Dec. 1997

AKC Gazette

December 1997

WILLIAM ANDREE

POTPOURRI

 

 

Several topics concerning our national come to mind as we close out another eventful year. While our memories are still fresh, it’s time to take a break from the hectic round of shows. But don’t look here for show results, which you can find on the Internet. I look forward to the day when the judges’ critiques are on the Net before we check out of the hotel the next day.

Dog shows are rarely scheduled during the Christmas-New Year’s holiday season. I wonder whether this time-honored tradition will eventually come to an end as an increasing number of clubs vie for a decreasing number of available show dates and sites.

The Bulldog Club of America is organized into eight divisions or regions, and each year’s national is hosted by a different club within one of the regions. The BCA executive committee must approve all national dates and sites, but the host club is relatively free to select a site and date, providing it is in September, October or November. Departing from its usual scheduling during the week of Thanksgiving, this year the Music City Bulldog Club chose September 24 and 25 for their show in Pigeon Forge, Tenn.

Bulldoggers who also breed or show French Bulldogs had to choose between Pigeon Forge and Kansas City, the site of the Frenchie national on the same date. I don’t know what effect this unintentional conflict had on the number of entries at either show, but I hope the two parent clubs coordinate their show dates in the future.

Due to the scarcity of motels and hotels large enough and willing to house more than 350 Bulldogs and to cater a banquet for up to 500 people, host clubs can find themselves locked into dates and sites that might not be their first choice. That may have been the case for Division 8, which organized the 1997 national, Alabama, Florida, Georgia and Mississippi, which has five specialty clubs, are in Division 8.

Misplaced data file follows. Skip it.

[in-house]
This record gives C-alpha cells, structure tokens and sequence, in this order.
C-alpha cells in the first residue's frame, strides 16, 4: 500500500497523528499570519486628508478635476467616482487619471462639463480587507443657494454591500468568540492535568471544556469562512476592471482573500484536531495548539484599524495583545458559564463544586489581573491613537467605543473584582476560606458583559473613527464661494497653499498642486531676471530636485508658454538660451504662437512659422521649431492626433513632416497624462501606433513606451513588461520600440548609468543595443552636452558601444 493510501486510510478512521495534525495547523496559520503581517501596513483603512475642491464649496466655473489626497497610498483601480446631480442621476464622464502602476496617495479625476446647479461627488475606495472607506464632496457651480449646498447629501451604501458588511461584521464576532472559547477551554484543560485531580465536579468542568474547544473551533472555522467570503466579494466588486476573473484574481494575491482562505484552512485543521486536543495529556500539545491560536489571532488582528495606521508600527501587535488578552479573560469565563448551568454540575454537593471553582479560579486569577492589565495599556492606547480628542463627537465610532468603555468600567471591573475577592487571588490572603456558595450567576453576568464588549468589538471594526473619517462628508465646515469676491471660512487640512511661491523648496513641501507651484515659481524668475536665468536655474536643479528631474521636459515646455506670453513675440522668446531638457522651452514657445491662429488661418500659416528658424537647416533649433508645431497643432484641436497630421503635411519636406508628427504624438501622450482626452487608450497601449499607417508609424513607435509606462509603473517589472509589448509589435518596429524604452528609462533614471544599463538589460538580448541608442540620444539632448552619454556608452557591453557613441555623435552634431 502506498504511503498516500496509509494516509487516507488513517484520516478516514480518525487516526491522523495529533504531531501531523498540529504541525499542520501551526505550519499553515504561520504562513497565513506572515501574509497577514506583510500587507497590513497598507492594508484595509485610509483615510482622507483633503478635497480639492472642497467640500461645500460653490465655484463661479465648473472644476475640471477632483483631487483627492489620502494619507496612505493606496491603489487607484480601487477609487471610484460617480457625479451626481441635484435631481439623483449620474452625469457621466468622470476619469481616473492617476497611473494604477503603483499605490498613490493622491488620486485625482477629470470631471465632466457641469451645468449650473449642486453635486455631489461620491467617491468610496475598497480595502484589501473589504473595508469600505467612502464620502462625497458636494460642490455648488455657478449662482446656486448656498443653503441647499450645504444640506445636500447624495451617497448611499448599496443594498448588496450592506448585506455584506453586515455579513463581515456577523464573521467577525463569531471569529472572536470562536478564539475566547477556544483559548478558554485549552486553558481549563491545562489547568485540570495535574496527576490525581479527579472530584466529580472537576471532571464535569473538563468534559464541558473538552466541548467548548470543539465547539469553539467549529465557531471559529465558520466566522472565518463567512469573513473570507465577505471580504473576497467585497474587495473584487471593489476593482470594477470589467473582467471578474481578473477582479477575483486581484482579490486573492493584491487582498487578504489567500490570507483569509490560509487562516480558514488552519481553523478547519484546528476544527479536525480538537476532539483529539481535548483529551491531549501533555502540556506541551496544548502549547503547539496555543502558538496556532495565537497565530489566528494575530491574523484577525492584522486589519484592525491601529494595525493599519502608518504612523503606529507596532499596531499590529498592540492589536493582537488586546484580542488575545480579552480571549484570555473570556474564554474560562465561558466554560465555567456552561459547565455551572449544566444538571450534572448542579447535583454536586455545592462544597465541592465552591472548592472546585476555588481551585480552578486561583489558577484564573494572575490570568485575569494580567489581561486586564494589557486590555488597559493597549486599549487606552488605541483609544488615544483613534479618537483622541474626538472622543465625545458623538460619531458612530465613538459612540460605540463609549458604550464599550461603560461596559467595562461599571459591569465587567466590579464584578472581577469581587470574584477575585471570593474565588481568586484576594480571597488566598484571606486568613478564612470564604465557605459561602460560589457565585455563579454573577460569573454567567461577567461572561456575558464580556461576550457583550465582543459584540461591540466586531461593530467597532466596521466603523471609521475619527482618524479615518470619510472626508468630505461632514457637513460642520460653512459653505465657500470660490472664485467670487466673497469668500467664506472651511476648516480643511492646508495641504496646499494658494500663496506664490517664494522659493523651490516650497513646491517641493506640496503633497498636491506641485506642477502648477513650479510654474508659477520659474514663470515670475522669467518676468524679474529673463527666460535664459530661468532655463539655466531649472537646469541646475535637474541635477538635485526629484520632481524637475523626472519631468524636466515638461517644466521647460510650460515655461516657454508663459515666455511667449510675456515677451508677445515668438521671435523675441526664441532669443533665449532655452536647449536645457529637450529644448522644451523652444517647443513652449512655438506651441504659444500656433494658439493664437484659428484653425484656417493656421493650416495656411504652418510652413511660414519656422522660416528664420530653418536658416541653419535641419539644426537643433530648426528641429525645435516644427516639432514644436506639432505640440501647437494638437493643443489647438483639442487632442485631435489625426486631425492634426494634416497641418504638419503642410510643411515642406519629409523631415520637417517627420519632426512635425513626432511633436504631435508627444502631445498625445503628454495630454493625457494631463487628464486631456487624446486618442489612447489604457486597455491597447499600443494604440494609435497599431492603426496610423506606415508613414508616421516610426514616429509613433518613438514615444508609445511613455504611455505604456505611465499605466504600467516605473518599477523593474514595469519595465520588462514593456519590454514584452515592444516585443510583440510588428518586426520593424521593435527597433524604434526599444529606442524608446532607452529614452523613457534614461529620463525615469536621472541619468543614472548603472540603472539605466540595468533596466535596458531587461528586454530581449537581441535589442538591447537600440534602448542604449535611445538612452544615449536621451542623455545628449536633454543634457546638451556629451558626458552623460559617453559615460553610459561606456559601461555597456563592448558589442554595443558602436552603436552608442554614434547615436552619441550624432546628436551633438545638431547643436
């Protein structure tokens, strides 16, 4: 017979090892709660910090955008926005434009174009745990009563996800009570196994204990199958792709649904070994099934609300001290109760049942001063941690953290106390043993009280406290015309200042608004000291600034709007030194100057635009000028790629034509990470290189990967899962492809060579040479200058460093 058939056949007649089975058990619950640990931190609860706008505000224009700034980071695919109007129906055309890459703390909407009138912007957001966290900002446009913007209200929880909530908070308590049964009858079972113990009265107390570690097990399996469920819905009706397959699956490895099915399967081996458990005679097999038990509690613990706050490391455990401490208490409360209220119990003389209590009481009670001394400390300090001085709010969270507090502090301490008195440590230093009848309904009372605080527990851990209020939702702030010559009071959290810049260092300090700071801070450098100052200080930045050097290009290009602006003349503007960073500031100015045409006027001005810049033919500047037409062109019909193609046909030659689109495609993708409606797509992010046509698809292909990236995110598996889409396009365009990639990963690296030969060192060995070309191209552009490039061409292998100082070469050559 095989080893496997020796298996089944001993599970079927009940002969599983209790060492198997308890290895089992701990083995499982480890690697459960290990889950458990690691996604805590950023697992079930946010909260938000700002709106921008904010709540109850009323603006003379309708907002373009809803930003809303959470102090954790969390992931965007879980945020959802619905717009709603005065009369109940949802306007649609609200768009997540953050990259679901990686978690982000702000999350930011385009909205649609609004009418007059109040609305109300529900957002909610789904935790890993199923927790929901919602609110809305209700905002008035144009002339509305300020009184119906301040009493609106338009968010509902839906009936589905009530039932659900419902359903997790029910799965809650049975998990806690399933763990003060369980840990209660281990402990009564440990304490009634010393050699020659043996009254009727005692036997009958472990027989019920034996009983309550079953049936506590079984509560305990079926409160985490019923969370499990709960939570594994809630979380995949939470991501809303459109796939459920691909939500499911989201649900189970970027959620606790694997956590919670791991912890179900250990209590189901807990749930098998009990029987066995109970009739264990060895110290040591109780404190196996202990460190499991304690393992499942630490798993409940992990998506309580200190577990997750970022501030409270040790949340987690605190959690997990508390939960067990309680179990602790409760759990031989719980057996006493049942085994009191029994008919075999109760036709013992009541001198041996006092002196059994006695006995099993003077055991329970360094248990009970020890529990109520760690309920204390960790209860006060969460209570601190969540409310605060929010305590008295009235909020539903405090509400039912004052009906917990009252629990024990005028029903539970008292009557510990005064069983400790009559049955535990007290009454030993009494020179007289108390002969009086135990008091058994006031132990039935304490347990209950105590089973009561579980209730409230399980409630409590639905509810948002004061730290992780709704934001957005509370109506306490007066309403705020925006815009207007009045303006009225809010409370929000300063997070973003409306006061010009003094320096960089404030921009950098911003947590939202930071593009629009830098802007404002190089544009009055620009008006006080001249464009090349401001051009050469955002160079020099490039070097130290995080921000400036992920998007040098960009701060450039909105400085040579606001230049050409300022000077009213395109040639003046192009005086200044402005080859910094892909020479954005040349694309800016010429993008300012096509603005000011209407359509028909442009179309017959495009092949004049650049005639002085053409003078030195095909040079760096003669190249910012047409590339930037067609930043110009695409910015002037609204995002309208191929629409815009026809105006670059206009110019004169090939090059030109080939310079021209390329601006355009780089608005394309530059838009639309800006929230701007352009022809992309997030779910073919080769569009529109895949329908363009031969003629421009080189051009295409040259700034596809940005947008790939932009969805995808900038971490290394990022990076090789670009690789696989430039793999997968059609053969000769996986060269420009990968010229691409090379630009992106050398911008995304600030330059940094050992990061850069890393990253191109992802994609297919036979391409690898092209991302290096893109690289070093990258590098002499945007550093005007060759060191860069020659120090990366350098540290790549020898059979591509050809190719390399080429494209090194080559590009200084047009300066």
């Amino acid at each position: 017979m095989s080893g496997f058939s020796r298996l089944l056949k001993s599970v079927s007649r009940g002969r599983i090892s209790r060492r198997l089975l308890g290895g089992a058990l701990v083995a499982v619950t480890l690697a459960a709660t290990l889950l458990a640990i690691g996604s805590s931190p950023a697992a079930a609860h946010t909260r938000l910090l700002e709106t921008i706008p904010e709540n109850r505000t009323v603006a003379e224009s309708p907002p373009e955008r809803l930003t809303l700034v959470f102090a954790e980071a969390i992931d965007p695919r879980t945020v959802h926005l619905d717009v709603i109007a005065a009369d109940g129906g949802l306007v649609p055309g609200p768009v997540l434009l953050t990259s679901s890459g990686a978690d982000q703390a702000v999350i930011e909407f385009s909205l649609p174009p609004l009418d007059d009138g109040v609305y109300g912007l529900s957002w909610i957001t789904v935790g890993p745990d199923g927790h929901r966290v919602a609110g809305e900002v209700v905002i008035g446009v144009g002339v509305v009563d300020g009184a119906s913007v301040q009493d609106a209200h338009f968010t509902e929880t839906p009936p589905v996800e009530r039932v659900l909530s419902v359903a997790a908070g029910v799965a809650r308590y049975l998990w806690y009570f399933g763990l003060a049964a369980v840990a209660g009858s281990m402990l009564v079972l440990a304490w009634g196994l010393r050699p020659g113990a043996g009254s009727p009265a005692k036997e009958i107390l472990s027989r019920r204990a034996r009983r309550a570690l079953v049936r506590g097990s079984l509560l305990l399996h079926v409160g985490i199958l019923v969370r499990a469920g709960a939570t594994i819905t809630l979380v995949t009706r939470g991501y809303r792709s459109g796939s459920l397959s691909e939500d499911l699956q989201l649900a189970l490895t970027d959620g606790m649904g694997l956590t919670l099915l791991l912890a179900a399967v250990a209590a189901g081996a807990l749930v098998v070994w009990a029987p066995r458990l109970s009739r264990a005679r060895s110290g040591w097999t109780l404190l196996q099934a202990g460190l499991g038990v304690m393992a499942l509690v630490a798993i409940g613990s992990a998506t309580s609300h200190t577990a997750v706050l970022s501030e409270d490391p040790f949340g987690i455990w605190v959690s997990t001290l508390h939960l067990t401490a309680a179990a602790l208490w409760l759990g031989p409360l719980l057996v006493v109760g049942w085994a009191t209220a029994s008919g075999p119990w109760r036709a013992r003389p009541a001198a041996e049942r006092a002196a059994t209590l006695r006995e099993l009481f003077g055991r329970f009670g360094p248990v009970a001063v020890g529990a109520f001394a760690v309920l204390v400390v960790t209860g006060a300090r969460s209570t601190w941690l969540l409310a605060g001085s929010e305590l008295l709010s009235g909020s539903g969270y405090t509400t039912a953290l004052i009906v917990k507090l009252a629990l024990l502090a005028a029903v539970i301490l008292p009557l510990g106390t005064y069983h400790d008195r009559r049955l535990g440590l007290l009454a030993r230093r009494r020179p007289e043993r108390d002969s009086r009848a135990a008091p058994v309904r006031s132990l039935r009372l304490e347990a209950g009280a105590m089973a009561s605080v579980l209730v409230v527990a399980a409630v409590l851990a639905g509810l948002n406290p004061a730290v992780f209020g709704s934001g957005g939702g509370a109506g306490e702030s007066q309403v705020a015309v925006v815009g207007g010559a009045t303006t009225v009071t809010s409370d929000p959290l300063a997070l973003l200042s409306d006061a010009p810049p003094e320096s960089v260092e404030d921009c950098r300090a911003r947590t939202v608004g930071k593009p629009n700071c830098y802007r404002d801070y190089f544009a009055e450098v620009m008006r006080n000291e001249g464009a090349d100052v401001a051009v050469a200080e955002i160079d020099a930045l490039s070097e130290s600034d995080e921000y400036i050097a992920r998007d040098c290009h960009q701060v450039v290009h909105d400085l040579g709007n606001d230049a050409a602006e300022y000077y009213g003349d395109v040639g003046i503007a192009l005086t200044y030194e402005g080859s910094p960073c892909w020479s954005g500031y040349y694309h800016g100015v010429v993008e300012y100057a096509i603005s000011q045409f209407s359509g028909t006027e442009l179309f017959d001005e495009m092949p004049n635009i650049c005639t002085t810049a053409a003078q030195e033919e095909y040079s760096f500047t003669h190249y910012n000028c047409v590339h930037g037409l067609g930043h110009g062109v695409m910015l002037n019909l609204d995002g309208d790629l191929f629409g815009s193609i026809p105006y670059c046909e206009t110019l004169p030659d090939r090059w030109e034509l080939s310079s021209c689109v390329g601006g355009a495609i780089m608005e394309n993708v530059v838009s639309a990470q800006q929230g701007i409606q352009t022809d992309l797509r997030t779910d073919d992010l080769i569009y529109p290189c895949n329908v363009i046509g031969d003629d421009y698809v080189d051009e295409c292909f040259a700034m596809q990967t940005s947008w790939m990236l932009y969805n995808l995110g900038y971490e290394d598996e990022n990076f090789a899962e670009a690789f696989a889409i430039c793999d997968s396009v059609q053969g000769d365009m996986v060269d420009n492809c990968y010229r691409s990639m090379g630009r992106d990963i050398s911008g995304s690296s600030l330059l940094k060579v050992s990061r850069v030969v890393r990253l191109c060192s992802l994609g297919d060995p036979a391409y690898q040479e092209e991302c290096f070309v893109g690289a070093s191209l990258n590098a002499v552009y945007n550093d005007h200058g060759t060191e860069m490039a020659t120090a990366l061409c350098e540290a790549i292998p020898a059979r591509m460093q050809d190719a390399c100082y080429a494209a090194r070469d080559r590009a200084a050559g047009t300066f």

Nationals held during Thanksgiving week have generally attracted larger entries than those held earlier in the year. The 1998 BCA national will be held during the week of Thanksgiving in Oklahoma City. The host club, the Oklahoma City Bulldog Club, is in Division 4, which also includes Arkansas, Colorado, Louisiana, New Mexico, Texas, Utah and Wyoming. The 13 clubs located in the eight states supporting the ’98 national may produce a record number of entries at the BCA’s 104th national. The record of 381 entries was set in 1995 by Division 7, which has just five clubs in Maryland, North Carolina, South Carolina, Virginia and the District of Columbia. But a new record is not likely if it costs $25 per entry at the national or the two companion all-breed shows.

With the ever-escalating costs of travel, lodging and meals, some exhibitors say they can’t afford to support the national as they did when fees were lower. Costs such as site and ballroom fees, judges’ travel and lodging, and catalog and premium list printing and mailing are higher than ever, but the primary purpose of a national should not be a make a lot of money. The show shouldn’t lose money either, if it is carefully planned. The host club should be able to submit a detailed budget that justifies the amount of the proposed entry fee and also allows the club to realize a small surplus after expenses.

A luxury hotel that can accommodate a dog show as large as our national can charge premium rates for the guest rooms as well as for the banquet, exhibition and grooming facilities. Some exhibitors can afford to pay these rates for five or six days; others, especially if they’ve brought their family, can’t. It’s more convenient and comfortable to show and stay at the same hotel, but the total cost can be prohibitive for some of us. When the costs of hosting a show require high entry fees, clubs should explore less expensive alternatives, such as the facilities of nearby fairgrounds or college field houses.

  1. William Andree, 204 S. Beach Dr., Monticello, IN 47960.